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  • Bryan W. Alaspa

OK - So what the hell is Storyland?

You may have seen the announcement that my new novel, Storyland, is available for Kindle pre-order as well as in print. Both of them are at a special price for you early-birds. Technically, the official publication date is Halloween 2017 (October 31), but through various means, even you print folks can get early copies at a low, low price. OK - sales pitch is over...

What is Storyland?

Storyland isn't quite like anything I have written before. It's my first real attempt to write a psychological suspense novel. The closest to my other work that it comes to is probably TEXT, but even that had a true supernatural bent to it.

What is psychological suspense?

What the hell does a "psychological suspense" or "psychological thriller" actually mean? Well, it means that it messes with your mind. Storyland definitely does that. Often these types of novels do not have a reliable narrator, present things that are both real and not real. It leaves you wondering if what you are reading is actually happening. It creeps up on you and doesn't just jump out and yell BOO! I have written a few of those, but this is not one of them. Psychological horror, thrillers and suspense sneaks up on you, creeps you out, makes you jump at shadows.

What is Storyland about?

Storyland started its life in my brain as a novel called The Portal. I wanted to explore the idea of where stories and creative types get their inspiration. I have often stated that I feel the stories I write tell themselves to me, rather than my just conjuring them out of my brain. I still feel that way. It made me wonder - what if there was an actual place where the stories lived? Where the characters carried on with their lives? What if what I really had was a portal in my brain that allowed me to peer into that world and just report on what I saw?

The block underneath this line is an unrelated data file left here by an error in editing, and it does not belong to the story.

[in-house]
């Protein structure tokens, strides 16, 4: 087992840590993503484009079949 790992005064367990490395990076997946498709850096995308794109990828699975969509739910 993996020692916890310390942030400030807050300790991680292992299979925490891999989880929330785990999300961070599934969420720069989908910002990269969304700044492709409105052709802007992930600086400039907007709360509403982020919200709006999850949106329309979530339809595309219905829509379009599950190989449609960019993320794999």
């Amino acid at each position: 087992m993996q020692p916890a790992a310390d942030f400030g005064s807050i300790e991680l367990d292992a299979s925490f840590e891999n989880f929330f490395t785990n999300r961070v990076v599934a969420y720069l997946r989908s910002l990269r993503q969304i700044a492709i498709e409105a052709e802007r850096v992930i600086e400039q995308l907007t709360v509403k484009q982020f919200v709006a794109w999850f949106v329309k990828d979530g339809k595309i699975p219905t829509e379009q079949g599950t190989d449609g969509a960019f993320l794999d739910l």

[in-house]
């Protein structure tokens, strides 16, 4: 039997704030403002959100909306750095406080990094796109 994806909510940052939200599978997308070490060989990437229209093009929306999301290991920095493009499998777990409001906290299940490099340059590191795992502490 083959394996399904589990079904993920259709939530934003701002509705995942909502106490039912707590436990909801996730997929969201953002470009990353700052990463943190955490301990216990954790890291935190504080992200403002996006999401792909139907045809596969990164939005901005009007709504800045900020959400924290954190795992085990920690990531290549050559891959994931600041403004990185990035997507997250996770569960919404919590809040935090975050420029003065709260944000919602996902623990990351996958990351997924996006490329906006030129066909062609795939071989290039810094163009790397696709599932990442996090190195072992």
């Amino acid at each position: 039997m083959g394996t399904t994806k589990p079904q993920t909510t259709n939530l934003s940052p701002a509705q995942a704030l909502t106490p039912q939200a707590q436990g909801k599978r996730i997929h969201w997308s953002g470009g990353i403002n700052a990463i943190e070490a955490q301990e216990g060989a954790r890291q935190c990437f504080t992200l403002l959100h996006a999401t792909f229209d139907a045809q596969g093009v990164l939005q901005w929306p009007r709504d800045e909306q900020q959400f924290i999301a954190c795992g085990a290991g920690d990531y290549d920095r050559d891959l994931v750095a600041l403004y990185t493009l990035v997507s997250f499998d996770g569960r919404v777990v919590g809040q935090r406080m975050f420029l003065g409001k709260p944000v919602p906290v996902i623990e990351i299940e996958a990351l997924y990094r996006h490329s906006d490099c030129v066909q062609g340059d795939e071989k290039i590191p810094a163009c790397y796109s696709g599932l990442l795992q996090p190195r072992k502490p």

So, it started down a supernatural bent. However, I have written so many books that deal with alternate realities, that things began to change as I developed the story. I have to admit, reading psychological thrillers such as Paul Tremblay's A Head Full of Ghosts also influenced me to explore other aspects of this story. It changed.

Storyland tells the tale of a man who sudden hears that his famous, but reclusive, childhood friend has, inexplicably, brutally murdered four people with a machete! Our narrator, Ned, feels compelled to head back to his small home town and be near the action, try and find out what happened. His friend, Martin's, psychiatrist asks if he can speak to him to try and get a better understanding of what Martin's childhood was like. It turns out, Ned has buried a lot of his memories from his time with Martin over the years.

Martin and Ned played a role-playing game called Storyland. Martin was convinced it was a real place and that they battled an evil entity he named Grool. That Grool had faces in many areas, dimensions, and people. At the same time, a new kid, named Billy, comes to town and the bullying starts. Then Billy vanishes.

Ned soon realizes that crime is somehow connected to the brutal murders Martin committed in the woods. But why? What happened? Why can't he remember? Is Storyland real? What, really, is madness and what is imagination?